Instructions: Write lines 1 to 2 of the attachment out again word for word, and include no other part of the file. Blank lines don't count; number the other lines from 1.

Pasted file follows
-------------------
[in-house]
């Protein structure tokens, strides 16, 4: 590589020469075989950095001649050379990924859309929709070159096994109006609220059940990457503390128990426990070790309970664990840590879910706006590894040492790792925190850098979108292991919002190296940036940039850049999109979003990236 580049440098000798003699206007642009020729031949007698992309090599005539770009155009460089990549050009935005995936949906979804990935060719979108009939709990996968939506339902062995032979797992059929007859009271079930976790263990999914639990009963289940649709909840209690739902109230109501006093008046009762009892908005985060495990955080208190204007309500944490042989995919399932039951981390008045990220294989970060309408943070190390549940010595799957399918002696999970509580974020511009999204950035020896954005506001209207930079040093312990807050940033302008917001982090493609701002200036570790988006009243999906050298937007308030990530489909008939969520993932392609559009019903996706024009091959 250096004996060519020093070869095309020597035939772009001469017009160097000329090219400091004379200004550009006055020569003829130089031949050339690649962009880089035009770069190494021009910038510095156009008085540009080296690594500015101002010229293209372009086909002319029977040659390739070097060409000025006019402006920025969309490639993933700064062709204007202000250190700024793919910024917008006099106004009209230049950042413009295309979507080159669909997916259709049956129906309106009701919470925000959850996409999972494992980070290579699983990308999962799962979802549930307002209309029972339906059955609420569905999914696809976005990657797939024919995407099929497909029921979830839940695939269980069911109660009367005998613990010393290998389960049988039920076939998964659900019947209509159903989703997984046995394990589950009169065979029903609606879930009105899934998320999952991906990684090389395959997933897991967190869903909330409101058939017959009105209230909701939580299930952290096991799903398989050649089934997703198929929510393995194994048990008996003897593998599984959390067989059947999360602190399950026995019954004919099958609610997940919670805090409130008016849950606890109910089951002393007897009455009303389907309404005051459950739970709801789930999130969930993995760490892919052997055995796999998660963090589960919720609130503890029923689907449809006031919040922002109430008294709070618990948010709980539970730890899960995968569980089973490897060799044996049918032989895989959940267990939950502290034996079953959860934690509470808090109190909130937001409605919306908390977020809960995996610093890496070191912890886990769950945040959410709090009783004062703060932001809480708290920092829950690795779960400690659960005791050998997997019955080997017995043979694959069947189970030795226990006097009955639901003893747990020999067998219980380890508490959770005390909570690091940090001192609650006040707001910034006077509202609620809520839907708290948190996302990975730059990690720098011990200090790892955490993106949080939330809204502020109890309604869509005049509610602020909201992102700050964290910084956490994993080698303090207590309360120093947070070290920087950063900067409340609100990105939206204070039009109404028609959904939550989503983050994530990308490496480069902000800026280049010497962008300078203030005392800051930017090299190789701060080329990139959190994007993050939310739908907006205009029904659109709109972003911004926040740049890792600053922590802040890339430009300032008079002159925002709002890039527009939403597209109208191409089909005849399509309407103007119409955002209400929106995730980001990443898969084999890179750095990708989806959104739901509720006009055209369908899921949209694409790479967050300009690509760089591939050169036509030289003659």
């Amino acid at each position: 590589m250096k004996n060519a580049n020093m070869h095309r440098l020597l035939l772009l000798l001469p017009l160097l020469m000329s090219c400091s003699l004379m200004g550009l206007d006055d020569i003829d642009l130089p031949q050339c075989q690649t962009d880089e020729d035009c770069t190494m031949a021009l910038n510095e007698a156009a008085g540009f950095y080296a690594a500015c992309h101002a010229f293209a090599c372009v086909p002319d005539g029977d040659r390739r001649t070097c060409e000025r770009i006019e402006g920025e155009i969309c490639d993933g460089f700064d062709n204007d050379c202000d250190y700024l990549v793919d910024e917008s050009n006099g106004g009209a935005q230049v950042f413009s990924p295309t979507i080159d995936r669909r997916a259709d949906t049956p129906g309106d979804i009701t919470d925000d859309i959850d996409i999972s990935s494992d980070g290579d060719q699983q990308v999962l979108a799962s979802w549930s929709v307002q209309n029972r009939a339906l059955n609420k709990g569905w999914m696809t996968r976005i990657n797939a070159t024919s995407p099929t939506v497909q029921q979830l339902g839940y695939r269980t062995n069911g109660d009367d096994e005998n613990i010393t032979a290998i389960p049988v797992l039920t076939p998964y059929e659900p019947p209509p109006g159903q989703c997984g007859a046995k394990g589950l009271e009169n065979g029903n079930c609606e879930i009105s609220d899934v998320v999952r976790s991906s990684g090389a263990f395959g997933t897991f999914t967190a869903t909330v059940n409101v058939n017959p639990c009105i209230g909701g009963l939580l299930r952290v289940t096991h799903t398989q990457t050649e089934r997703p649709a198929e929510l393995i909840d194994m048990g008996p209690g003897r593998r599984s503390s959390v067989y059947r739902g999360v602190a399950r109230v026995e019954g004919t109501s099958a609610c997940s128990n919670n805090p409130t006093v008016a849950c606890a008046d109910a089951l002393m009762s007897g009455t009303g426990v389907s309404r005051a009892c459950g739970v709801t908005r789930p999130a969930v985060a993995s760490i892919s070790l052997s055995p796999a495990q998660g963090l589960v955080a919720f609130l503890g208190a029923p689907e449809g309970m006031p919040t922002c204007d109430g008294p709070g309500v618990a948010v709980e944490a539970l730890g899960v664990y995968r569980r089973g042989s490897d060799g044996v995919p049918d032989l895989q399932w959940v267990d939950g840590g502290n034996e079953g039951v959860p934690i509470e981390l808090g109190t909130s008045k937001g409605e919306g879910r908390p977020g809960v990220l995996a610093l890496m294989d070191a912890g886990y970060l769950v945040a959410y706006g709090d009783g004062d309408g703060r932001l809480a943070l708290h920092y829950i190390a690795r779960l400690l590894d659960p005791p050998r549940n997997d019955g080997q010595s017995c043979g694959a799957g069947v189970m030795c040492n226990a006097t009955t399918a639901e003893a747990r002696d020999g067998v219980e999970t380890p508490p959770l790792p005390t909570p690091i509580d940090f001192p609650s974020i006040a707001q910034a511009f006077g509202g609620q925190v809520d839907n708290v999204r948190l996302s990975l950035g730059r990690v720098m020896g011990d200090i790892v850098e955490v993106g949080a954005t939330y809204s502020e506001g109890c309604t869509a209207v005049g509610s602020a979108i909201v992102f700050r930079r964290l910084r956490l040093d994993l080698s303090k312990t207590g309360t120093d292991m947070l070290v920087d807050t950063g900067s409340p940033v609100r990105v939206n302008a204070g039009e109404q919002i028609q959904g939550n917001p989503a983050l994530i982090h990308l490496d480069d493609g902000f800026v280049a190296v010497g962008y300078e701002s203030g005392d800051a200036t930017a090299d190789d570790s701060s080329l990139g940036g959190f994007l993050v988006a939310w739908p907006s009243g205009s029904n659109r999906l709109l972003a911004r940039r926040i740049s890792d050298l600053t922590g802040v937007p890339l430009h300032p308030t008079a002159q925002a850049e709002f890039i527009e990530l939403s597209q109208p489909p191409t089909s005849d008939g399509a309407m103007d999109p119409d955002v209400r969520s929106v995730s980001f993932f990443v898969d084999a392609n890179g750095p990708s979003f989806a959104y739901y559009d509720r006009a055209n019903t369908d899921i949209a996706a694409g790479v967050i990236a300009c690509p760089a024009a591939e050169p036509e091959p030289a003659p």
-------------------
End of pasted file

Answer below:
[in-house]
């Protein structure tokens, strides 16, 4: 590589020469075989950095001649050379990924859309929709070159096994109006609220059940990457503390128990426990070790309970664990840590879910706006590894040492790792925190850098979108292991919002190296940036940039850049999109979003990236 580049440098000798003699206007642009020729031949007698992309090599005539770009155009460089990549050009935005995936949906979804990935060719979108009939709990996968939506339902062995032979797992059929007859009271079930976790263990999914639990009963289940649709909840209690739902109230109501006093008046009762009892908005985060495990955080208190204007309500944490042989995919399932039951981390008045990220294989970060309408943070190390549940010595799957399918002696999970509580974020511009999204950035020896954005506001209207930079040093312990807050940033302008917001982090493609701002200036570790988006009243999906050298937007308030990530489909008939969520993932392609559009019903996706024009091959 250096004996060519020093070869095309020597035939772009001469017009160097000329090219400091004379200004550009006055020569003829130089031949050339690649962009880089035009770069190494021009910038510095156009008085540009080296690594500015101002010229293209372009086909002319029977040659390739070097060409000025006019402006920025969309490639993933700064062709204007202000250190700024793919910024917008006099106004009209230049950042413009295309979507080159669909997916259709049956129906309106009701919470925000959850996409999972494992980070290579699983990308999962799962979802549930307002209309029972339906059955609420569905999914696809976005990657797939024919995407099929497909029921979830839940695939269980069911109660009367005998613990010393290998389960049988039920076939998964659900019947209509159903989703997984046995394990589950009169065979029903609606879930009105899934998320999952991906990684090389395959997933897991967190869903909330409101058939017959009105209230909701939580299930952290096991799903398989050649089934997703198929929510393995194994048990008996003897593998599984959390067989059947999360602190399950026995019954004919099958609610997940919670805090409130008016849950606890109910089951002393007897009455009303389907309404005051459950739970709801789930999130969930993995760490892919052997055995796999998660963090589960919720609130503890029923689907449809006031919040922002109430008294709070618990948010709980539970730890899960995968569980089973490897060799044996049918032989895989959940267990939950502290034996079953959860934690509470808090109190909130937001409605919306908390977020809960995996610093890496070191912890886990769950945040959410709090009783004062703060932001809480708290920092829950690795779960400690659960005791050998997997019955080997017995043979694959069947189970030795226990006097009955639901003893747990020999067998219980380890508490959770005390909570690091940090001192609650006040707001910034006077509202609620809520839907708290948190996302990975730059990690720098011990200090790892955490993106949080939330809204502020109890309604869509005049509610602020909201992102700050964290910084956490994993080698303090207590309360120093947070070290920087950063900067409340609100990105939206204070039009109404028609959904939550989503983050994530990308490496480069902000800026280049010497962008300078203030005392800051930017090299190789701060080329990139959190994007993050939310739908907006205009029904659109709109972003911004926040740049890792600053922590802040890339430009300032008079002159925002709002890039527009939403597209109208191409089909005849399509309407103007119409955002209400929106995730980001990443898969084999890179750095990708989806959104739901509720006009055209369908899921949209694409790479967050300009690509760089591939050169036509030289003659």